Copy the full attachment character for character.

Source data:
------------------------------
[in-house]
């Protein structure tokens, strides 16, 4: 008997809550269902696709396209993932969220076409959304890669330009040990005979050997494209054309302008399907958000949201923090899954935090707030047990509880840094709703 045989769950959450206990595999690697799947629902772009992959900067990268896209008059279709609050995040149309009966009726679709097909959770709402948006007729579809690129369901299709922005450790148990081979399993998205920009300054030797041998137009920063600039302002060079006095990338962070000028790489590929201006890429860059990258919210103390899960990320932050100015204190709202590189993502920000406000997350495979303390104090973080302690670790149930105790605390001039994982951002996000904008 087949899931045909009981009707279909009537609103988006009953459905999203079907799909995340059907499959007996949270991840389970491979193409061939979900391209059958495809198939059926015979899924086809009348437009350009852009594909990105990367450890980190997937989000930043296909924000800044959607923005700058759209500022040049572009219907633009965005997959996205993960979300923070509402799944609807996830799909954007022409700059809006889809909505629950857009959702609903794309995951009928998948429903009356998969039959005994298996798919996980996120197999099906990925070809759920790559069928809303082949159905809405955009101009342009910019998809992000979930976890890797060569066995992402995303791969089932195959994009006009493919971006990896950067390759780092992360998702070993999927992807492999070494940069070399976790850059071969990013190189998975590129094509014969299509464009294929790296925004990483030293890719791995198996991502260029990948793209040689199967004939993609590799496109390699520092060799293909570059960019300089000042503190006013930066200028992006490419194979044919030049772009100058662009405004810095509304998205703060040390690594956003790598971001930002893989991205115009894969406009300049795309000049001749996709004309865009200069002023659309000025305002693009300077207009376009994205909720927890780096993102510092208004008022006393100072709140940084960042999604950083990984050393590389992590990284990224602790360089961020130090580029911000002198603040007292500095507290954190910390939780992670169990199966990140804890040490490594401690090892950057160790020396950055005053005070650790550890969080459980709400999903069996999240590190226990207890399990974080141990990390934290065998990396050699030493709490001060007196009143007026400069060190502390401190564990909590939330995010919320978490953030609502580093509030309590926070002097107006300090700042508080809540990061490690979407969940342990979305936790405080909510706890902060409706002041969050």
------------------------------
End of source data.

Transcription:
[in-house]
């Protein structure tokens, strides 16, 4: 008997809550269902696709396209993932969220076409959304890669330009040990005979050997494209054309302008399907958000949201923090899954935090707030047990509880840094709703 045989769950959450206990595999690697799947629902772009992959900067990268896209008059279709609050995040149309009966009726679709097909959770709402948006007729579809690129369901299709922005450790148990081979399993998205920009300054030797041998137009920063600039302002060079006095990338962070000028790489590929201006890429860059990258919210103390899960990320932050100015204190709202590189993502920000406000997350495979303390104090973080302690670790149930105790605390001039994982951002996000904008 087949899931045909009981009707279909009537609103988006009953459905999203079907799909995340059907499959007996949270991840389970491979193409061939979900391209059958495809198939059926015979899924086809009348437009350009852009594909990105990367450890980190997937989000930043296909924000800044959607923005700058759209500022040049572009219907633009965005997959996205993960979300923070509402799944609807996830799909954007022409700059809006889809909505629950857009959702609903794309995951009928998948429903009356998969039959005994298996798919996980996120197999099906990925070809759920790559069928809303082949159905809405955009101009342009910019998809992000979930976890890797060569066995992402995303791969089932195959994009006009493919971006990896950067390759780092992360998702070993999927992807492999070494940069070399976790850059071969990013190189998975590129094509014969299509464009294929790296925004990483030293890719791995198996991502260029990948793209040689199967004939993609590799496109390699520092060799293909570059960019300089000042503190006013930066200028992006490419194979044919030049772009100058662009405004810095509304998205703060040390690594956003790598971001930002893989991205115009894969406009300049795309000049001749996709004309865009200069002023659309000025305002693009300077207009376009994205909720927890780096993102510092208004008022006393100072709140940084960042999604950083990984050393590389992590990284990224602790360089961020130090580029911000002198603040007292500095507290954190910390939780992670169990199966990140804890040490490594401690090892950057160790020396950055005053005070650790550890969080459980709400999903069996999240590190226990207890399990974080141990990390934290065998990396050699030493709490001060007196009143007026400069060190502390401190564990909590939330995010919320978490953030609502580093509030309590926070002097107006300090700042508080809540990061490690979407969940342990979305936790405080909510706890902060409706002041969050």